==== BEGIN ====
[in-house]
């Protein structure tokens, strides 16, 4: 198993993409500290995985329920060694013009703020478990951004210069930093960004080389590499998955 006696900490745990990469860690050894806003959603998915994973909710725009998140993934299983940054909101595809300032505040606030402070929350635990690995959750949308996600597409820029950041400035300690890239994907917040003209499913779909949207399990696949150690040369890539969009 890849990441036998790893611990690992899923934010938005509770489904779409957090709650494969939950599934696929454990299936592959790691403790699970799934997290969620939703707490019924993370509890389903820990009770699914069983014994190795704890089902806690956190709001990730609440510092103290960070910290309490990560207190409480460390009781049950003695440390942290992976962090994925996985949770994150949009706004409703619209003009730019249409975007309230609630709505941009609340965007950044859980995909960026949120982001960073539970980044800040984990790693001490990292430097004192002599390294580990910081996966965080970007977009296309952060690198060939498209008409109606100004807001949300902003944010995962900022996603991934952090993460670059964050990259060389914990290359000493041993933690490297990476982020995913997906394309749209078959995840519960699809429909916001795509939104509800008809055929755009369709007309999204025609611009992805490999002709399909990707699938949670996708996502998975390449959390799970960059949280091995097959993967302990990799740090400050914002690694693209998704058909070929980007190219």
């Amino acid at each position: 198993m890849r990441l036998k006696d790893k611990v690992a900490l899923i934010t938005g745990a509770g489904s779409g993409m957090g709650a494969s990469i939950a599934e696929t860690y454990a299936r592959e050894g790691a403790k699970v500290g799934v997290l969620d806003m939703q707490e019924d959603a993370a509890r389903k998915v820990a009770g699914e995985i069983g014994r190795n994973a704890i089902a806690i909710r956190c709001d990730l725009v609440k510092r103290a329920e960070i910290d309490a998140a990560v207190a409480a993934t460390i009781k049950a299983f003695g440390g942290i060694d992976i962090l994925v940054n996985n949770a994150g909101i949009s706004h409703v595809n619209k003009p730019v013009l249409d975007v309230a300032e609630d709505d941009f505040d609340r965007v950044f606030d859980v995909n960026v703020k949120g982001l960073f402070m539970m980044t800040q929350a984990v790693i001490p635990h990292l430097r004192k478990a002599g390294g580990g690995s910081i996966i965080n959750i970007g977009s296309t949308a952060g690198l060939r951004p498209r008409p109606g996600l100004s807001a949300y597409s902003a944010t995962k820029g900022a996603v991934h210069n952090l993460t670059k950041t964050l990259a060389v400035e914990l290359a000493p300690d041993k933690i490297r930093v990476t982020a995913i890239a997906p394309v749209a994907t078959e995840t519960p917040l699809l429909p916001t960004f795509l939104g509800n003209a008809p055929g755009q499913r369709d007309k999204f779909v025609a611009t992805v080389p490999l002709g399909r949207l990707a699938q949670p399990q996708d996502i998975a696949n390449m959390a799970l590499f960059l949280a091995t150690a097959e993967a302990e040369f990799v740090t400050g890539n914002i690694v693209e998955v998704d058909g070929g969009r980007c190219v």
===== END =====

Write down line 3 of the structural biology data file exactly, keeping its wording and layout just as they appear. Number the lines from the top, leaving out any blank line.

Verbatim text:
């Amino acid at each position: 198993m890849r990441l036998k006696d790893k611990v690992a900490l899923i934010t938005g745990a509770g489904s779409g993409m957090g709650a494969s990469i939950a599934e696929t860690y454990a299936r592959e050894g790691a403790k699970v500290g799934v997290l969620d806003m939703q707490e019924d959603a993370a509890r389903k998915v820990a009770g699914e995985i069983g014994r190795n994973a704890i089902a806690i909710r956190c709001d990730l725009v609440k510092r103290a329920e960070i910290d309490a998140a990560v207190a409480a993934t460390i009781k049950a299983f003695g440390g942290i060694d992976i962090l994925v940054n996985n949770a994150g909101i949009s706004h409703v595809n619209k003009p730019v013009l249409d975007v309230a300032e609630d709505d941009f505040d609340r965007v950044f606030d859980v995909n960026v703020k949120g982001l960073f402070m539970m980044t800040q929350a984990v790693i001490p635990h990292l430097r004192k478990a002599g390294g580990g690995s910081i996966i965080n959750i970007g977009s296309t949308a952060g690198l060939r951004p498209r008409p109606g996600l100004s807001a949300y597409s902003a944010t995962k820029g900022a996603v991934h210069n952090l993460t670059k950041t964050l990259a060389v400035e914990l290359a000493p300690d041993k933690i490297r930093v990476t982020a995913i890239a997906p394309v749209a994907t078959e995840t519960p917040l699809l429909p916001t960004f795509l939104g509800n003209a008809p055929g755009q499913r369709d007309k999204f779909v025609a611009t992805v080389p490999l002709g399909r949207l990707a699938q949670p399990q996708d996502i998975a696949n390449m959390a799970l590499f960059l949280a091995t150690a097959e993967a302990e040369f990799v740090t400050g890539n914002i690694v693209e998955v998704d058909g070929g969009r980007c190219v």